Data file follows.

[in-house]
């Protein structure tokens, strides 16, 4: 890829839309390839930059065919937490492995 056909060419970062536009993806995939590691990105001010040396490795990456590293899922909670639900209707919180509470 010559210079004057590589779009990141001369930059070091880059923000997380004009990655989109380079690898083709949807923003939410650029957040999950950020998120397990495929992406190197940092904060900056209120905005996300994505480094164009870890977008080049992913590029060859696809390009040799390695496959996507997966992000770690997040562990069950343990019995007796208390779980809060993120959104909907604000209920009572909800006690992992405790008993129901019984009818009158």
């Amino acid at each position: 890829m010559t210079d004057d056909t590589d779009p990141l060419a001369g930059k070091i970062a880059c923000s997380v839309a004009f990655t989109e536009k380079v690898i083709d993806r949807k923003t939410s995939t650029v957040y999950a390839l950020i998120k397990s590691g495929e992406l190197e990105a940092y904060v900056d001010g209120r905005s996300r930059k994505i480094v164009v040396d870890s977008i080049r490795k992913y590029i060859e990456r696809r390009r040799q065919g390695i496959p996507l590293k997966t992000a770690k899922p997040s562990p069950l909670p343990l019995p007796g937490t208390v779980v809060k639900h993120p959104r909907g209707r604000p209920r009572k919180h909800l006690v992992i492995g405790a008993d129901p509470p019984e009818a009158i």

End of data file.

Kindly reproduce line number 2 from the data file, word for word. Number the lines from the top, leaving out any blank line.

């Protein structure tokens, strides 16, 4: 890829839309390839930059065919937490492995 056909060419970062536009993806995939590691990105001010040396490795990456590293899922909670639900209707919180509470 010559210079004057590589779009990141001369930059070091880059923000997380004009990655989109380079690898083709949807923003939410650029957040999950950020998120397990495929992406190197940092904060900056209120905005996300994505480094164009870890977008080049992913590029060859696809390009040799390695496959996507997966992000770690997040562990069950343990019995007796208390779980809060993120959104909907604000209920009572909800006690992992405790008993129901019984009818009158």